The comparison of judges, who have made some judgments against the impeachment methodology followed by the government, with terrorists is again an indication of the changes in the mentality of the government on the question of the separation of powers and the role of the judiciary. The judiciary's role in the interpretation of laws and its right to declare legislation or administrative action of the government as being in conflict with the constitution is being compared to terrorism.
This entire framework of thought, promoted by Minister Vimal Weerawansa and several other spokesmen for the government, is to relegate the judiciary into a position that is outside the government, even as an opposition to the government.
The debate that has developed in Sri Lanka is therefore a very fundamental debate relating to what the basic structure of the state in Sri Lanka should be. The government is quite earnestly pursuing claims that the executive acting through the parliament is the basic structure of the government, and that the judiciary is an external entity. The attempt is to turn the judiciary, through force if necessary, into a subordinate of the executive, rather than a separate branch of government.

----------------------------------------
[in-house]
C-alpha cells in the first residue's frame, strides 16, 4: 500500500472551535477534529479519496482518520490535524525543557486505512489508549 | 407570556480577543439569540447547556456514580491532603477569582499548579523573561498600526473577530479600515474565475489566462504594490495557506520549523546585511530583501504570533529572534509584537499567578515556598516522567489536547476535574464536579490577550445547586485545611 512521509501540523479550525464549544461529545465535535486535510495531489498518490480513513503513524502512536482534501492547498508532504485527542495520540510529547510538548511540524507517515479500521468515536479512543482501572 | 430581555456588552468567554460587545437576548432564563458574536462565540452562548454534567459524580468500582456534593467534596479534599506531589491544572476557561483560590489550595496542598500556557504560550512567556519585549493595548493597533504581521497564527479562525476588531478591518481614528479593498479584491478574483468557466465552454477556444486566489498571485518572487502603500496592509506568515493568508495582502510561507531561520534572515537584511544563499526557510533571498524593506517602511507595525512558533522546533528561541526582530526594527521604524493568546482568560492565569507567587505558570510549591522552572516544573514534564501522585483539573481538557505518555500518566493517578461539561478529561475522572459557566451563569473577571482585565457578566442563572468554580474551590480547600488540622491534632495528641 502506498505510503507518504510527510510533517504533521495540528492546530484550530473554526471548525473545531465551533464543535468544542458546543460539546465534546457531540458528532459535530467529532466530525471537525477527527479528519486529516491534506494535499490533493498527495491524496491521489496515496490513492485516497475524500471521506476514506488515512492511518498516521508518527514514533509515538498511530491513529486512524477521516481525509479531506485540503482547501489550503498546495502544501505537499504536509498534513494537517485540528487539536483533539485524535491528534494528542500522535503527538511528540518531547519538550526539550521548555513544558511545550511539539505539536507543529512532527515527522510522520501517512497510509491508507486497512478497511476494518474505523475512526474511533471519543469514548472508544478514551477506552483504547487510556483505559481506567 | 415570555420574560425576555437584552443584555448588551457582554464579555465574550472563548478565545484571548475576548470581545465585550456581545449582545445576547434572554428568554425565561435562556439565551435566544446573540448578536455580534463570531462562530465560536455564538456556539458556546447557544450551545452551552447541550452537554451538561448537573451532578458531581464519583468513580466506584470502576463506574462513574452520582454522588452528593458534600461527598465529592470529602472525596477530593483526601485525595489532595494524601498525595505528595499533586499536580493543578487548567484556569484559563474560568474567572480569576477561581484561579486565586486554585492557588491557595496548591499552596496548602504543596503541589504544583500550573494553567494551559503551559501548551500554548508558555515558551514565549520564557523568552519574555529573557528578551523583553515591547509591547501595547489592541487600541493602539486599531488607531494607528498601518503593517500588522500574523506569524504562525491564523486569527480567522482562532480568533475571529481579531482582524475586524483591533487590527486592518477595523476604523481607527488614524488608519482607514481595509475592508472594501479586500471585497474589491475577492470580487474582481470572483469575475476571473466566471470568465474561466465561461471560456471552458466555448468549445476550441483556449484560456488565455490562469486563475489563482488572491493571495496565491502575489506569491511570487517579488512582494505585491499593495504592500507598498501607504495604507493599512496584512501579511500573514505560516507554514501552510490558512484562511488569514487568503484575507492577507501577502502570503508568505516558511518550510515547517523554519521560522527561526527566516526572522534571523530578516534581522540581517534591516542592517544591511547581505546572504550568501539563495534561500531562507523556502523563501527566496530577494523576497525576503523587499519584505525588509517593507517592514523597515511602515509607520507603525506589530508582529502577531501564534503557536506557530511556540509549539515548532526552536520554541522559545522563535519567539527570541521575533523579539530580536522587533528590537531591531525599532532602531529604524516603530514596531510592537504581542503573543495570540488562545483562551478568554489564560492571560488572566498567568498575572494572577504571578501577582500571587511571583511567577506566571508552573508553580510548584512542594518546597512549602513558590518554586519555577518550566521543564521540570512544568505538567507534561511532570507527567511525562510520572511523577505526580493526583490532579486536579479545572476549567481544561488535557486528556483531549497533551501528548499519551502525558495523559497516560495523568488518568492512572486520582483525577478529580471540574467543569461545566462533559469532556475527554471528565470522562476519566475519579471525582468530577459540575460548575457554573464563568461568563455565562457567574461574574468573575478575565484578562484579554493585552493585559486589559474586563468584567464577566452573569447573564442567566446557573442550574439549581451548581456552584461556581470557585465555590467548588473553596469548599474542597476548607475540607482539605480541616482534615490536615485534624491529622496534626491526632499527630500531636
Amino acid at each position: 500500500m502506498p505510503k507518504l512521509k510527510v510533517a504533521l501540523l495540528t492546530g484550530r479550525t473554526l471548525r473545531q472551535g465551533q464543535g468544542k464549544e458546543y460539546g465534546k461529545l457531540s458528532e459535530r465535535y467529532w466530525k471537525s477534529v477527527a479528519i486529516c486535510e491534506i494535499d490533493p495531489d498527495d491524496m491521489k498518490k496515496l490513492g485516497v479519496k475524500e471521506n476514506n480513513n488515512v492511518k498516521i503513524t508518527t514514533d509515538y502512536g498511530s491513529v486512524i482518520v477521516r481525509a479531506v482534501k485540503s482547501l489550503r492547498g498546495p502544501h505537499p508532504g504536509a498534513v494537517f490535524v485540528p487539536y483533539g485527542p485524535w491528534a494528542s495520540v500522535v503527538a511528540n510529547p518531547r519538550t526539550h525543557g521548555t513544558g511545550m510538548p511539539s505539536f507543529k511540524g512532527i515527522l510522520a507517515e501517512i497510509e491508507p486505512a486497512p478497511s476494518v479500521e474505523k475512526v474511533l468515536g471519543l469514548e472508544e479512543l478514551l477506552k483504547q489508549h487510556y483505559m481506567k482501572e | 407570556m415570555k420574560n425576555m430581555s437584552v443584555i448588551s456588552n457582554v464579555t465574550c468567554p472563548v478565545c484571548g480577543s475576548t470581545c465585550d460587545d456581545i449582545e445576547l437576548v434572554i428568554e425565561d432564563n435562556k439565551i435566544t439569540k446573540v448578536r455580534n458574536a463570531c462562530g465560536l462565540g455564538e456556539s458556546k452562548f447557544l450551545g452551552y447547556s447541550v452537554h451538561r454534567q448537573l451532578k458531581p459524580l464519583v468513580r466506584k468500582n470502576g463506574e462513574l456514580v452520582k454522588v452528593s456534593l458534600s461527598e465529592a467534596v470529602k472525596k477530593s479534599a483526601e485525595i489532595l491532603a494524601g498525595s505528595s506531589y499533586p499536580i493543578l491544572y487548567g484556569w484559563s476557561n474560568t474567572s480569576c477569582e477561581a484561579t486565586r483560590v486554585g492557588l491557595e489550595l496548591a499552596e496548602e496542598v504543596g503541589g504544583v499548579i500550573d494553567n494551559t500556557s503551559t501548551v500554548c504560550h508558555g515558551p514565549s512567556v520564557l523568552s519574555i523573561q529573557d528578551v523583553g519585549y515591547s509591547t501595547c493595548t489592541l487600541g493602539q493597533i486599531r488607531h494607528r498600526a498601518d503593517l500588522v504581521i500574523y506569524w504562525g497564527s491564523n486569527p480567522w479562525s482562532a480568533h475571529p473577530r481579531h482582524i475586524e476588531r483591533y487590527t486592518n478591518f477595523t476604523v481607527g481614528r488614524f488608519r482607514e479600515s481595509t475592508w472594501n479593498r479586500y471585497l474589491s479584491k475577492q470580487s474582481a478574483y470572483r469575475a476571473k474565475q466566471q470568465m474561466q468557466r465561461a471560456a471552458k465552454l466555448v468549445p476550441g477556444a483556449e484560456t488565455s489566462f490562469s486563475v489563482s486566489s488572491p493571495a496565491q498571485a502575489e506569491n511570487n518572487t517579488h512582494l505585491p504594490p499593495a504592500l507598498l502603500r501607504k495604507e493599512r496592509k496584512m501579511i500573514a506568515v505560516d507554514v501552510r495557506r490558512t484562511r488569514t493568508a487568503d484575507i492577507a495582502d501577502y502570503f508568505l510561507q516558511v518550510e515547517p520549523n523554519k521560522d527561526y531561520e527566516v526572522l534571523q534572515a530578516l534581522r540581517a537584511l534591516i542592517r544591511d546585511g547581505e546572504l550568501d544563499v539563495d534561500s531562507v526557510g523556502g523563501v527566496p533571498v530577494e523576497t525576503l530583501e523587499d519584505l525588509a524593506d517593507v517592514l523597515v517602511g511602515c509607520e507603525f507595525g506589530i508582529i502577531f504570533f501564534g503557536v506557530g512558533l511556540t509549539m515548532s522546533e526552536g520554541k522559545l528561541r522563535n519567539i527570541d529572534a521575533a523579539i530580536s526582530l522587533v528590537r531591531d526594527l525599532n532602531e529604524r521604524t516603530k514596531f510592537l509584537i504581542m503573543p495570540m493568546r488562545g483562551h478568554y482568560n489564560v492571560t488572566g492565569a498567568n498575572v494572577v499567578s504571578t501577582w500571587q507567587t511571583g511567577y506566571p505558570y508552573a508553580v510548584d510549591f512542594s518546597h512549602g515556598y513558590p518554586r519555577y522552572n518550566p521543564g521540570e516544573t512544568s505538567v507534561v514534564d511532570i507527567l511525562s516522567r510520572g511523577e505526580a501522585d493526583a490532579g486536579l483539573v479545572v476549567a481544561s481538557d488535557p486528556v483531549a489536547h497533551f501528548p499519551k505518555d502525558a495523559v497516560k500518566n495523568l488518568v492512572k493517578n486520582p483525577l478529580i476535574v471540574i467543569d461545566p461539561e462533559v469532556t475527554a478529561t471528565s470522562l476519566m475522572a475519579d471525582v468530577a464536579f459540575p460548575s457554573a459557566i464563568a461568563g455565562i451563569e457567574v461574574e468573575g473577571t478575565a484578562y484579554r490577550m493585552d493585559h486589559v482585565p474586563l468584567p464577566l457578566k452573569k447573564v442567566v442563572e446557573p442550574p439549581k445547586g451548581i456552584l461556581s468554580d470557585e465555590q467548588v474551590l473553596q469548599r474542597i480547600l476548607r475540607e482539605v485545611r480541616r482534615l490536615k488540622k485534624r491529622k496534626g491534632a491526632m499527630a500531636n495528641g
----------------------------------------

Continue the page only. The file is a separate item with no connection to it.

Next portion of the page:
Naturally, the judiciary (such as in the Supreme Court's judgment on the 1st of January, which was an interpretation of the constitution made at the request of the Court of Appeal) is asserting the basic principles on which democracy and the rule of law is based.
The government, in trying to assert that executive actions taken through the parliament are alone the state, are undermining the very foundations of the rule of law.
The government is attempting to give a basis to its power without reference to the notion of the supremacy of law. The government's claim is that it can define its own power structure without any reference to law or, in other words, the government is claiming that what it declares is law, and in making such a declaration it does not have to refer to the existing structure of the legal system as a whole.
What we have in Sri Lanka now is a fundamental crisis of rule of law itself. The implication of the government's interpretation of its power is that whatever position it takes is the 'law' and that in doing so it does not have to make any reference to the existing law.